Powering steam cracking with electricity avoids the inefficiencies of combustion-based process heating. During past decades, a significant effort has been put into improving the thermal efficiency of conventional cracking furnaces and this has led to efficient capturing of the furnace flue gas energy in feedstock pre-heat and superheated high-pressure steam generation. The integration between furnaces and downstream energy consumers, such as compressors and distillation units, has produced a complex system where changes in one energy source or sink will affect the others and potentially move the system away from energetic optimum.

Transition towards low-carbon industry requires step-wise adoption of new technologies, and the inertia caused by existing plant integration set-ups can lead to sub-optimal choices for emission reduction technology, such as hydrogen firing or carbon capture, to maintain the current optimum set by conventional furnace-based systems. Breaking the convention requires new thinking and investigating the plants at system level to find a new optimum for the integration that allows selection of most efficient and cost-effective reactor technology.

Coolbrook RotoDynamic Reactor offers flexible selection of feed pre-heat system, quench energy valorization and is flexible towards feed temperature as long as the feedstock is vaporized and superheated to avoid condensation. Linde Engineering has a vast experience and toolbox to design efficient plant-wide integration concepts. Coolbrook and Linde Engineering will present joint conceptual integration concepts that allow the customer to choose the best available low-carbon cracking technology while maintaining or improving the overall profitability of the assets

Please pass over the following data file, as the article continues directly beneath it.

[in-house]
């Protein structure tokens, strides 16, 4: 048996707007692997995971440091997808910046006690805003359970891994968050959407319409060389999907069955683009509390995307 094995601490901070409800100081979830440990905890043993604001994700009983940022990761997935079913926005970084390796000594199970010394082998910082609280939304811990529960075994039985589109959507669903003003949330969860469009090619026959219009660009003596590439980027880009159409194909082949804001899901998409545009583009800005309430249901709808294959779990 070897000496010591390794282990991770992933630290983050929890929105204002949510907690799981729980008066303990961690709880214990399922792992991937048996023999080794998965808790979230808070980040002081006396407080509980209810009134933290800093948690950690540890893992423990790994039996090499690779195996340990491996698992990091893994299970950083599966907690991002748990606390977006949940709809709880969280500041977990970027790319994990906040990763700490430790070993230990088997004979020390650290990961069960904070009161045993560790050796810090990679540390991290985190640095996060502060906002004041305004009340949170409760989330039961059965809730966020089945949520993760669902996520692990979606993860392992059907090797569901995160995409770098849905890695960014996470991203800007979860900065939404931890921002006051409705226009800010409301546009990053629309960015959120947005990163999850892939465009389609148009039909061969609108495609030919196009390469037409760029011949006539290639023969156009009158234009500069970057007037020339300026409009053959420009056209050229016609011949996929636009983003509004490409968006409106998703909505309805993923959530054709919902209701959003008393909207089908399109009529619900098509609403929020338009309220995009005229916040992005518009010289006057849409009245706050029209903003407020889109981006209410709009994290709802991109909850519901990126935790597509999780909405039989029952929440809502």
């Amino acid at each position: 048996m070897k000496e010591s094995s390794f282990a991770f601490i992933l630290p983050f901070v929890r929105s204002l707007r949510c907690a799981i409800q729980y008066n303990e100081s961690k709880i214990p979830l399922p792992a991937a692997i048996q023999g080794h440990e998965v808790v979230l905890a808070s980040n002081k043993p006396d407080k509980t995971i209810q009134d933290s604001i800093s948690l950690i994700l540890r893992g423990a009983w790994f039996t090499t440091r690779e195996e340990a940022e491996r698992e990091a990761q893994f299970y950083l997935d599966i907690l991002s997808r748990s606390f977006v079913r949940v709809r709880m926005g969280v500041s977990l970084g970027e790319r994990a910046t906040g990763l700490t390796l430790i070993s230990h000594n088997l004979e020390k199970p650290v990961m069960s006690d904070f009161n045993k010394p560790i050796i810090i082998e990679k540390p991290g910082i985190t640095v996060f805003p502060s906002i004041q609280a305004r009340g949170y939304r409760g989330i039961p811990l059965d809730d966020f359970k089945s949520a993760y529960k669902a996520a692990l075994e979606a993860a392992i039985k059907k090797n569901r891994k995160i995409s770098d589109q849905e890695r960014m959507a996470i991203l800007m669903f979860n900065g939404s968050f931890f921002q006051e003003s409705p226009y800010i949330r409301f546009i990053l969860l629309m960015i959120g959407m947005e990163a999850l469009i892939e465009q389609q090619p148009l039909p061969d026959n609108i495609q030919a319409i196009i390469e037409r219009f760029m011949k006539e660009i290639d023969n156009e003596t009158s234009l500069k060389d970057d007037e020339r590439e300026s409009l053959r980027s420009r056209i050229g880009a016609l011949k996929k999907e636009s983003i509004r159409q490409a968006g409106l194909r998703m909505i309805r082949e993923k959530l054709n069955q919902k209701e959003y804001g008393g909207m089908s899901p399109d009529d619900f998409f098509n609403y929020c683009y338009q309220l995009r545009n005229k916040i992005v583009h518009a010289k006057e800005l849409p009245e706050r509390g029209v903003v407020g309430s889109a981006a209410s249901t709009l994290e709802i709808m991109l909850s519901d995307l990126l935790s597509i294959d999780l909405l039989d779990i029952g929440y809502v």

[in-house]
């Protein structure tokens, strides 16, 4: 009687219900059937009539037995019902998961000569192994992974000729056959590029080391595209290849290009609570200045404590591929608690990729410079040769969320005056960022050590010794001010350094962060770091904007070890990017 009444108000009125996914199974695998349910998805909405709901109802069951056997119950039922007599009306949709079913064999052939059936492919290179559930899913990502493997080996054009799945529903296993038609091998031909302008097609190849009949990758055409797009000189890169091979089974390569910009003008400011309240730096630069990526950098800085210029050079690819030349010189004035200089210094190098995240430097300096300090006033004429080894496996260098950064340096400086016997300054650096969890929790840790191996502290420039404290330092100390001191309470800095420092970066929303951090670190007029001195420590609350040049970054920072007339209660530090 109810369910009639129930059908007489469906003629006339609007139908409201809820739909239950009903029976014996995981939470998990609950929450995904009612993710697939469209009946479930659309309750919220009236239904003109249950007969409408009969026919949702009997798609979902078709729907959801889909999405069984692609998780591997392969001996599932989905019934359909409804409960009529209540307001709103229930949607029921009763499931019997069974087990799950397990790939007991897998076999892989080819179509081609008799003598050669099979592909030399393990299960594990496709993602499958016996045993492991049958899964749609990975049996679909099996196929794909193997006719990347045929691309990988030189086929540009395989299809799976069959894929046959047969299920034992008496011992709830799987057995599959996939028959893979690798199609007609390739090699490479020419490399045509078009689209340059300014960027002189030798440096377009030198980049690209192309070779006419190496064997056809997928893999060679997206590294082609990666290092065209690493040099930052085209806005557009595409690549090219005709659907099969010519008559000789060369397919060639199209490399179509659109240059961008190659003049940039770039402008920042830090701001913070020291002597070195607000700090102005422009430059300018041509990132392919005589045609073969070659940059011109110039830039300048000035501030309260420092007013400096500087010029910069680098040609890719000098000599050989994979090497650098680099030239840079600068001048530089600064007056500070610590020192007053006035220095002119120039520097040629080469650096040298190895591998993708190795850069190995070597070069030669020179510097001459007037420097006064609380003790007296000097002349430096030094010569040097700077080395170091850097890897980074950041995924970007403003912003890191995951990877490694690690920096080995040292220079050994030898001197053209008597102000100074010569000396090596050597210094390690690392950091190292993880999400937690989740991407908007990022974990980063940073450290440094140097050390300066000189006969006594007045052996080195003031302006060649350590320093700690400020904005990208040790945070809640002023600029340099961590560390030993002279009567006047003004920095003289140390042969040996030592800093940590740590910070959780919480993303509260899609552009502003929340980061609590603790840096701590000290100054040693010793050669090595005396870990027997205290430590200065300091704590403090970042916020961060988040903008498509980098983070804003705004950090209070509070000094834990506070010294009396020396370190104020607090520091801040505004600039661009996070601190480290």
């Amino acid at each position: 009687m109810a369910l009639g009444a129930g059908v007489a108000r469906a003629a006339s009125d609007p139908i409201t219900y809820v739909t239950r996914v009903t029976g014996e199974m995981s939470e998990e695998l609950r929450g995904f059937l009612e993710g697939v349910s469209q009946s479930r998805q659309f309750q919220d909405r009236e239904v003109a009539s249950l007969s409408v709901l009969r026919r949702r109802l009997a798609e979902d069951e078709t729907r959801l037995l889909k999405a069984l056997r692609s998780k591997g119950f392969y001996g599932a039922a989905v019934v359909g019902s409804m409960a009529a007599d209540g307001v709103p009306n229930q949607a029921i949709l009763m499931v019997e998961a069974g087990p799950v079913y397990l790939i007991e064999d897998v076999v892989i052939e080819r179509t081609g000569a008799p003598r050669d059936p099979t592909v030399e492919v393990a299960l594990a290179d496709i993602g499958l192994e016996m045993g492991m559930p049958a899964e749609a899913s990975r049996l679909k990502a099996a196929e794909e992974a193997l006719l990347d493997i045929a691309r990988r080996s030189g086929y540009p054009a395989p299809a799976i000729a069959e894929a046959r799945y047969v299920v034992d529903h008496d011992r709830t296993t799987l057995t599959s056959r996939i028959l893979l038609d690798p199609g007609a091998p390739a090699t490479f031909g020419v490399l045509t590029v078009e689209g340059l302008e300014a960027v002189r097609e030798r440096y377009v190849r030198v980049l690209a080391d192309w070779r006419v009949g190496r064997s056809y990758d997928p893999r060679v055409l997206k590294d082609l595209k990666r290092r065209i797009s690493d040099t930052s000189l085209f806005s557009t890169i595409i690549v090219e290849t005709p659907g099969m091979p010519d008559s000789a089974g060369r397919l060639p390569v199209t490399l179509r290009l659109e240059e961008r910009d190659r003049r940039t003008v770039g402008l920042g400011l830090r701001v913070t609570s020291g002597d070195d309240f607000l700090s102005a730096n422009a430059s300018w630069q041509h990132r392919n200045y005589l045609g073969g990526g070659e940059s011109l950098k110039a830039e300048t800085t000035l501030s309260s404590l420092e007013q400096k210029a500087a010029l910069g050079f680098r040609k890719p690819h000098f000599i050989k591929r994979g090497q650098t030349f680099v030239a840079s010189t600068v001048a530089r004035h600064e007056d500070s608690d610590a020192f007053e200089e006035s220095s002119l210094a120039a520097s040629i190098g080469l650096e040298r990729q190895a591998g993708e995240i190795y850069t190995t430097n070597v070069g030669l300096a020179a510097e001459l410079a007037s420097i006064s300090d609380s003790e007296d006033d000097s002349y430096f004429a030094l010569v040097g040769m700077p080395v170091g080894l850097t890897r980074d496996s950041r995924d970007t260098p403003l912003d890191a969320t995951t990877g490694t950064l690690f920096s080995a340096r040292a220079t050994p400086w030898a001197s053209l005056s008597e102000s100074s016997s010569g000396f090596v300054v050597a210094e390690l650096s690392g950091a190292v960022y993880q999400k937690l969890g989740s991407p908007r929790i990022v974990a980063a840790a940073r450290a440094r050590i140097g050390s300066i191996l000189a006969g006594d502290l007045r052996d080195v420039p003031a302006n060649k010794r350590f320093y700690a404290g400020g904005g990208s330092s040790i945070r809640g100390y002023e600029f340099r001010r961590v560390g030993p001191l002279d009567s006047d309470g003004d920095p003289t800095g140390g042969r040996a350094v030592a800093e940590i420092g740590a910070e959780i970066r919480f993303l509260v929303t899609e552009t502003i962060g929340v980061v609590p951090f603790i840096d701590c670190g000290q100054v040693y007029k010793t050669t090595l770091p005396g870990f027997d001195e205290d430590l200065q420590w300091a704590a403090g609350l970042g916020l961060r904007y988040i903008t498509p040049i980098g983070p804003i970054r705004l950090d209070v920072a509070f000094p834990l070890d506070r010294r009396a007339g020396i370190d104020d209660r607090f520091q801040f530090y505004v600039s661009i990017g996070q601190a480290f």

Exemplary integration scenarios

The conference contribution will demonstrate different options for integrating Coolbrook RDR into existing steam crackers, ranging from concepts with steam generation as required for existing plant conditions to solutions with minimized specific electricity consumption per ton feedstock.

These concepts will serve as a basis for tailored process integration offerings that will be provided by Linde Engineering and Coolbrook. Specific requirements of each customer’s plant-wide utility system will be taken into consideration when optimizing the final integration concept for minimized CAPEX and OPEX and maximized profitability.

The installation of a RDR is simple due to its modular structure and small size compared to conventional crackers. In RDR concept, preheating is significantly less complex and more flexible than conventional convection sections. Downstream recovery processes, equipment and utilities can also be simplified due to the more favorable composition of the olefins produced in the RDR.

RDR Pilot Plant

Coolbrook’s RDR Pilot plant in Brightlands Campus in Geleen, Netherlands was built to test and develop RDR Technology for electrified steam cracking of hydrocarbon feedstock.

The test program consists of a variety of test runs divided over several basic raw materials. Duration of test runs vary between a few hours needed for yield testing and a few weeks needed for testing coking tendency and reliability. The pilot will function as a step towards commercial demonstration of RDR technology. The project will deliver design tools and proof-of-concept for commercial implementation, which will have industrially relevant size and will be connected to an existing and operating ethylene cracker. The capabilities of the pilot plant and a summary of available results will be presented.